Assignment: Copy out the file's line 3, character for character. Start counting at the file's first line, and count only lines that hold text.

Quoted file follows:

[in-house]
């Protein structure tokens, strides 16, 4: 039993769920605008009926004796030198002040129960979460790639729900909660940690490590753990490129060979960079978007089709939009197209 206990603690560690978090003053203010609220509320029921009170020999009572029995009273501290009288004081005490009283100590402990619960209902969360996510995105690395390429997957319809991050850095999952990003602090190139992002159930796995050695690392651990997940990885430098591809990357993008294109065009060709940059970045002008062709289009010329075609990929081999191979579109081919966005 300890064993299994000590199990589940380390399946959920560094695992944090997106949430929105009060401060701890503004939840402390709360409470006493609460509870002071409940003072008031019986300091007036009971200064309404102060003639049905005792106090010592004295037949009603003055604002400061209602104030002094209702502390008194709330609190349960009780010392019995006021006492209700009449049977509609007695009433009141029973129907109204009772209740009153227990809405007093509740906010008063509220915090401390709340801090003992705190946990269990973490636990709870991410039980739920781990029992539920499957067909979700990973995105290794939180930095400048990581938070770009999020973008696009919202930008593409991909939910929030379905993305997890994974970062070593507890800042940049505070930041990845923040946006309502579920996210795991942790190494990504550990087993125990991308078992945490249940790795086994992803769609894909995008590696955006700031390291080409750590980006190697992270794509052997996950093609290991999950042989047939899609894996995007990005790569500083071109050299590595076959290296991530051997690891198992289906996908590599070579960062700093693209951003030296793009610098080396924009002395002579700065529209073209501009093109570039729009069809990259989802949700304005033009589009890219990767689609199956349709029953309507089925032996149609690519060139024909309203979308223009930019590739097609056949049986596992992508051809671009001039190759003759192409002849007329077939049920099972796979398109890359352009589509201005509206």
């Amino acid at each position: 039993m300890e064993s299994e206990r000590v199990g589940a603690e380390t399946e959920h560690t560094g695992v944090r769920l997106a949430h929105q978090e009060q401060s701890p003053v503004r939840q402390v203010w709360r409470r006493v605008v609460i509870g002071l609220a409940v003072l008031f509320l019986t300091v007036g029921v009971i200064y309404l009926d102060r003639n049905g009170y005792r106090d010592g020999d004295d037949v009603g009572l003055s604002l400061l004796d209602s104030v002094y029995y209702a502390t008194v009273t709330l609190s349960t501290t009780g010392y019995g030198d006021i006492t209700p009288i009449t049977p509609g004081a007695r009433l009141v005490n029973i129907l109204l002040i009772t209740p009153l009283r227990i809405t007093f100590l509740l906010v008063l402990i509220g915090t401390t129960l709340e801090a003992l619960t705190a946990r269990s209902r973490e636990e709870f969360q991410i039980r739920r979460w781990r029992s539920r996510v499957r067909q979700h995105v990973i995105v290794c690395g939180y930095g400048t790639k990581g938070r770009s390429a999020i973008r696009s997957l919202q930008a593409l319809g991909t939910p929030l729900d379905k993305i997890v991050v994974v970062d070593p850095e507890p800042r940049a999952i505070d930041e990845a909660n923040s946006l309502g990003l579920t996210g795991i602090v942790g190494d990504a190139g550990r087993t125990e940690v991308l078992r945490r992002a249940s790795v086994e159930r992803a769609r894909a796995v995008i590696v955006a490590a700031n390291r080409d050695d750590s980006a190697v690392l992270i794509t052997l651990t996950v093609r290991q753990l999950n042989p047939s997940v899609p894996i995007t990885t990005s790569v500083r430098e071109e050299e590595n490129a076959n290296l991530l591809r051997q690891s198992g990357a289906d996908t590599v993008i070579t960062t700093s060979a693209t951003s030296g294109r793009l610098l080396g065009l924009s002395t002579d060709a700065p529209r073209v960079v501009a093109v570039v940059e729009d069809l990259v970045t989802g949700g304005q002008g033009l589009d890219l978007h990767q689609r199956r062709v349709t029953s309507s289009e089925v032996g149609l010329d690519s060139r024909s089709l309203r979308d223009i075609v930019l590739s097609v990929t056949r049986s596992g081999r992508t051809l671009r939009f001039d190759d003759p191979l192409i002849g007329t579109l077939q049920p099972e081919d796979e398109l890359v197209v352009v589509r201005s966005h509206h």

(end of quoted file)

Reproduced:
């Amino acid at each position: 039993m300890e064993s299994e206990r000590v199990g589940a603690e380390t399946e959920h560690t560094g695992v944090r769920l997106a949430h929105q978090e009060q401060s701890p003053v503004r939840q402390v203010w709360r409470r006493v605008v609460i509870g002071l609220a409940v003072l008031f509320l019986t300091v007036g029921v009971i200064y309404l009926d102060r003639n049905g009170y005792r106090d010592g020999d004295d037949v009603g009572l003055s604002l400061l004796d209602s104030v002094y029995y209702a502390t008194v009273t709330l609190s349960t501290t009780g010392y019995g030198d006021i006492t209700p009288i009449t049977p509609g004081a007695r009433l009141v005490n029973i129907l109204l002040i009772t209740p009153l009283r227990i809405t007093f100590l509740l906010v008063l402990i509220g915090t401390t129960l709340e801090a003992l619960t705190a946990r269990s209902r973490e636990e709870f969360q991410i039980r739920r979460w781990r029992s539920r996510v499957r067909q979700h995105v990973i995105v290794c690395g939180y930095g400048t790639k990581g938070r770009s390429a999020i973008r696009s997957l919202q930008a593409l319809g991909t939910p929030l729900d379905k993305i997890v991050v994974v970062d070593p850095e507890p800042r940049a999952i505070d930041e990845a909660n923040s946006l309502g990003l579920t996210g795991i602090v942790g190494d990504a190139g550990r087993t125990e940690v991308l078992r945490r992002a249940s790795v086994e159930r992803a769609r894909a796995v995008i590696v955006a490590a700031n390291r080409d050695d750590s980006a190697v690392l992270i794509t052997l651990t996950v093609r290991q753990l999950n042989p047939s997940v899609p894996i995007t990885t990005s790569v500083r430098e071109e050299e590595n490129a076959n290296l991530l591809r051997q690891s198992g990357a289906d996908t590599v993008i070579t960062t700093s060979a693209t951003s030296g294109r793009l610098l080396g065009l924009s002395t002579d060709a700065p529209r073209v960079v501009a093109v570039v940059e729009d069809l990259v970045t989802g949700g304005q002008g033009l589009d890219l978007h990767q689609r199956r062709v349709t029953s309507s289009e089925v032996g149609l010329d690519s060139r024909s089709l309203r979308d223009i075609v930019l590739s097609v990929t056949r049986s596992g081999r992508t051809l671009r939009f001039d190759d003759p191979l192409i002849g007329t579109l077939q049920p099972e081919d796979e398109l890359v197209v352009v589509r201005s966005h509206h």